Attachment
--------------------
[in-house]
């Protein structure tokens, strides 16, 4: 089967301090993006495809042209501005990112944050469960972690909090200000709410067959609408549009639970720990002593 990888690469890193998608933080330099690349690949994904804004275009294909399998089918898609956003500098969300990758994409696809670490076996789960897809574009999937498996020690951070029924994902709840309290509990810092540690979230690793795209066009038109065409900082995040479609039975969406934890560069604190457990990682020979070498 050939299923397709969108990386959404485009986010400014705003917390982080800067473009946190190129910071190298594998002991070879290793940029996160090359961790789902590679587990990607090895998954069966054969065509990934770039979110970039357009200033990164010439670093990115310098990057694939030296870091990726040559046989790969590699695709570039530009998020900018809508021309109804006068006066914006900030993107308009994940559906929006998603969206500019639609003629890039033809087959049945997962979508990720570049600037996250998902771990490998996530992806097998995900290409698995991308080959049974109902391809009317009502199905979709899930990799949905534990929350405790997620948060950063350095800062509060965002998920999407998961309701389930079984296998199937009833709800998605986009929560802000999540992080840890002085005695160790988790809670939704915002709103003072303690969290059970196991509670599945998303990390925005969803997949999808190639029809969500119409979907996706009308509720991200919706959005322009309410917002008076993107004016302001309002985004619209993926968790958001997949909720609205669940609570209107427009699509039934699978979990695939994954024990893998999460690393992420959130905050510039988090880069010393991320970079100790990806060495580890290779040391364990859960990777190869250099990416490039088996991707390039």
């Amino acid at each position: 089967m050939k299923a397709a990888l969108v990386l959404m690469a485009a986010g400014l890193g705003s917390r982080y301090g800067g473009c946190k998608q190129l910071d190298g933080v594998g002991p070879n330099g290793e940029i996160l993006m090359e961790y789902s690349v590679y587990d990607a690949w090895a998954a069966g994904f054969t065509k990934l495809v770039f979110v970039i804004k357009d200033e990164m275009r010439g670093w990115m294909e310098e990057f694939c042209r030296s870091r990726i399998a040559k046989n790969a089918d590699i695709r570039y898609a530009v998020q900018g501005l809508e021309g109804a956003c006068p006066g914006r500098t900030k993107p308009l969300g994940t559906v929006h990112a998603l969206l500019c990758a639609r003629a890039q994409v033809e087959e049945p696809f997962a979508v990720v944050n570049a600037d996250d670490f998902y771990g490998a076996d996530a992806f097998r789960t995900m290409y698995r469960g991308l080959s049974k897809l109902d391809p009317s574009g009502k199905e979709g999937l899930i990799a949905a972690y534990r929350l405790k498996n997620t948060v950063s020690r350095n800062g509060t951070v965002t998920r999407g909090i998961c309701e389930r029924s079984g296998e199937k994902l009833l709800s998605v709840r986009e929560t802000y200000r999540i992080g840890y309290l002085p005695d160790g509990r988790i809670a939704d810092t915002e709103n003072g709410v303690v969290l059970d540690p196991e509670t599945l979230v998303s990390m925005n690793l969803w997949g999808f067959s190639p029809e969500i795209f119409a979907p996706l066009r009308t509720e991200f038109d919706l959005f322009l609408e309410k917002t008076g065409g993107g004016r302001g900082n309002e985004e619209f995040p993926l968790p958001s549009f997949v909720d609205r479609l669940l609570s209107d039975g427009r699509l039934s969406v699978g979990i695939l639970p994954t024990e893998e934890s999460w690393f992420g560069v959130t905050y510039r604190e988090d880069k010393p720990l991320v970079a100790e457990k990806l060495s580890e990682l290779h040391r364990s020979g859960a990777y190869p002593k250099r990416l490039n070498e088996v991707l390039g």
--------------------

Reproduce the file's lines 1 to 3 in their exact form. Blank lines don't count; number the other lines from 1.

[in-house]
């Protein structure tokens, strides 16, 4: 089967301090993006495809042209501005990112944050469960972690909090200000709410067959609408549009639970720990002593 990888690469890193998608933080330099690349690949994904804004275009294909399998089918898609956003500098969300990758994409696809670490076996789960897809574009999937498996020690951070029924994902709840309290509990810092540690979230690793795209066009038109065409900082995040479609039975969406934890560069604190457990990682020979070498 050939299923397709969108990386959404485009986010400014705003917390982080800067473009946190190129910071190298594998002991070879290793940029996160090359961790789902590679587990990607090895998954069966054969065509990934770039979110970039357009200033990164010439670093990115310098990057694939030296870091990726040559046989790969590699695709570039530009998020900018809508021309109804006068006066914006900030993107308009994940559906929006998603969206500019639609003629890039033809087959049945997962979508990720570049600037996250998902771990490998996530992806097998995900290409698995991308080959049974109902391809009317009502199905979709899930990799949905534990929350405790997620948060950063350095800062509060965002998920999407998961309701389930079984296998199937009833709800998605986009929560802000999540992080840890002085005695160790988790809670939704915002709103003072303690969290059970196991509670599945998303990390925005969803997949999808190639029809969500119409979907996706009308509720991200919706959005322009309410917002008076993107004016302001309002985004619209993926968790958001997949909720609205669940609570209107427009699509039934699978979990695939994954024990893998999460690393992420959130905050510039988090880069010393991320970079100790990806060495580890290779040391364990859960990777190869250099990416490039088996991707390039």
């Amino acid at each position: 089967m050939k299923a397709a990888l969108v990386l959404m690469a485009a986010g400014l890193g705003s917390r982080y301090g800067g473009c946190k998608q190129l910071d190298g933080v594998g002991p070879n330099g290793e940029i996160l993006m090359e961790y789902s690349v590679y587990d990607a690949w090895a998954a069966g994904f054969t065509k990934l495809v770039f979110v970039i804004k357009d200033e990164m275009r010439g670093w990115m294909e310098e990057f694939c042209r030296s870091r990726i399998a040559k046989n790969a089918d590699i695709r570039y898609a530009v998020q900018g501005l809508e021309g109804a956003c006068p006066g914006r500098t900030k993107p308009l969300g994940t559906v929006h990112a998603l969206l500019c990758a639609r003629a890039q994409v033809e087959e049945p696809f997962a979508v990720v944050n570049a600037d996250d670490f998902y771990g490998a076996d996530a992806f097998r789960t995900m290409y698995r469960g991308l080959s049974k897809l109902d391809p009317s574009g009502k199905e979709g999937l899930i990799a949905a972690y534990r929350l405790k498996n997620t948060v950063s020690r350095n800062g509060t951070v965002t998920r999407g909090i998961c309701e389930r029924s079984g296998e199937k994902l009833l709800s998605v709840r986009e929560t802000y200000r999540i992080g840890y309290l002085p005695d160790g509990r988790i809670a939704d810092t915002e709103n003072g709410v303690v969290l059970d540690p196991e509670t599945l979230v998303s990390m925005n690793l969803w997949g999808f067959s190639p029809e969500i795209f119409a979907p996706l066009r009308t509720e991200f038109d919706l959005f322009l609408e309410k917002t008076g065409g993107g004016r302001g900082n309002e985004e619209f995040p993926l968790p958001s549009f997949v909720d609205r479609l669940l609570s209107d039975g427009r699509l039934s969406v699978g979990i695939l639970p994954t024990e893998e934890s999460w690393f992420g560069v959130t905050y510039r604190e988090d880069k010393p720990l991320v970079a100790e457990k990806l060495s580890e990682l290779h040391r364990s020979g859960a990777y190869p002593k250099r990416l490039n070498e088996v991707l390039g």